Throughout the spring of 2022, the Berkman Klein Center’s Institute for Rebooting Social Media engaged nineteen graduate and professional students from Harvard and MIT in an in-person, student-led discussion group that explored key legal, technical, and sociological topics related to social media. Based on “Design for Democratic Discourse,” a curriculum developed and taught by Professors Jonathan Zittrain and Deb Roy in the fall of 2021, participants examined the current state of affairs, analyzed what successful intervention in the digital sphere might look like, and imagined alternatives to the status quo. The discussion group syllabus can be found here.
Co-led by student research assistants, Jenny Li (HKS ‘23) and Anne Lonowski (HLS ‘23) and supported by RSM staff, students joined from nine different programs that ranged across law, government, engineering, business, education, religious studies, and public health. This diversity of intellectual perspectives enriched group discussions as students tackled John Perry Barlow’s Declaration of the Independence of Cyberspace and the Fairness Doctrine, and debated questions surrounding Facebook’s Oversight Board and whether high school students should be making content moderation decisions for major platforms.
Heidi Bloodgood, for instance, an Ed.M. candidate at Harvard’s Graduate School of Education, brought a youth-centered approach to these conversations. “There is very little to prevent a 10-year-old from accessing content on social media, and we cannot predict how it will shape their vulnerable brains,” Bloodgood told us. “But we do know these apps are shaping the world they experience, either for better or worse. This makes us responsible for paying attention, readjusting, and creating a safer experience for young users.”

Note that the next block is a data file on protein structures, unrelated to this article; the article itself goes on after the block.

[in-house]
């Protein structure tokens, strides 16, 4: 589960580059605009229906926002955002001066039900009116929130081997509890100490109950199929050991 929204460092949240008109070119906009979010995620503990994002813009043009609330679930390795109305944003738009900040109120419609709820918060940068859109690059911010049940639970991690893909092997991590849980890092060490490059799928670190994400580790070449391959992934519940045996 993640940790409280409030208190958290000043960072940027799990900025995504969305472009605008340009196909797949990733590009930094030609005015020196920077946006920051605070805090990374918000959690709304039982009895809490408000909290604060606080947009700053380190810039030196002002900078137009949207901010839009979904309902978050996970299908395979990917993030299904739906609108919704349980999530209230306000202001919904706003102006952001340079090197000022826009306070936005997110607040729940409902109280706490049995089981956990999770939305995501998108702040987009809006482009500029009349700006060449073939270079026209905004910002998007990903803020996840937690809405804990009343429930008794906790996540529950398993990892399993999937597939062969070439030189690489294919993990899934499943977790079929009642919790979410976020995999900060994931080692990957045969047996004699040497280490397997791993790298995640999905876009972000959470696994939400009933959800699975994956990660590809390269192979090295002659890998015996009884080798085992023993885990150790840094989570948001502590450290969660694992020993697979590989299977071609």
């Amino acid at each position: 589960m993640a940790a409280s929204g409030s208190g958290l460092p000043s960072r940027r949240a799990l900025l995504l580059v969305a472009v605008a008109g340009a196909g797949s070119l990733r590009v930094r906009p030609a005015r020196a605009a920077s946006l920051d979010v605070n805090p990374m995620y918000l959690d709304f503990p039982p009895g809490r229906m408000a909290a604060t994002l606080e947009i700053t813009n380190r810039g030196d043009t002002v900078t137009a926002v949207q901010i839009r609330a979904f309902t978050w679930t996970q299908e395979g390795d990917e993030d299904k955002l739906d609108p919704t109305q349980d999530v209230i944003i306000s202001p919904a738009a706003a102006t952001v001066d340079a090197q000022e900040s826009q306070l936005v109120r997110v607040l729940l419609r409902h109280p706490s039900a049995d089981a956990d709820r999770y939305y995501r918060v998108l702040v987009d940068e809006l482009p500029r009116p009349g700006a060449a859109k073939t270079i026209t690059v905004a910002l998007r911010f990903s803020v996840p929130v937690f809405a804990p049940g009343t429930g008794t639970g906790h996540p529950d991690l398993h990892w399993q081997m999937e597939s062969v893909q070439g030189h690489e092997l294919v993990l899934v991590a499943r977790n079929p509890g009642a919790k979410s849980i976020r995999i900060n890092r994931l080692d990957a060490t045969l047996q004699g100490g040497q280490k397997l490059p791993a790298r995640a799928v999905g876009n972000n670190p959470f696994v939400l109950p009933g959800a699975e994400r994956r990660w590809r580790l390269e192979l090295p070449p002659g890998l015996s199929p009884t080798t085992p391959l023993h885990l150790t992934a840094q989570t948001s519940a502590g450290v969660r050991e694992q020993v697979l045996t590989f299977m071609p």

Perhaps most excitingly, students envisioned alternative futures for social media. Proposals broached platform-level interventions, such as encouraging individuals to actually read the articles they share as a form of digital friction, or restricting the frequency with which users could post. Further, they discussed legal interventions, including whether social media regulation should be grounded in a sense that the services provided by these firms are public goods. Nevertheless, students expressed difficulty imagining alternative business models that could compete with the ones major social media networks currently deploy.
The student-led discussion group was part of the Institute for Social Media’s larger portfolio of programming, research, and educational opportunities. With a commitment to building the field, RSM anticipates hosting additional iterations of this discussion group throughout the current academic year, and is also planning to work with student RAs. The Institute hopes to continue to provide opportunities for students to engage, debate, explore, and imagine as we accelerate progress toward “rebooting” social media. Sign up for our newsletter to make sure you stay up to date on opportunities to work and learn with us!
This summary of the 2022 Student Discussion Group was written by Will Marks.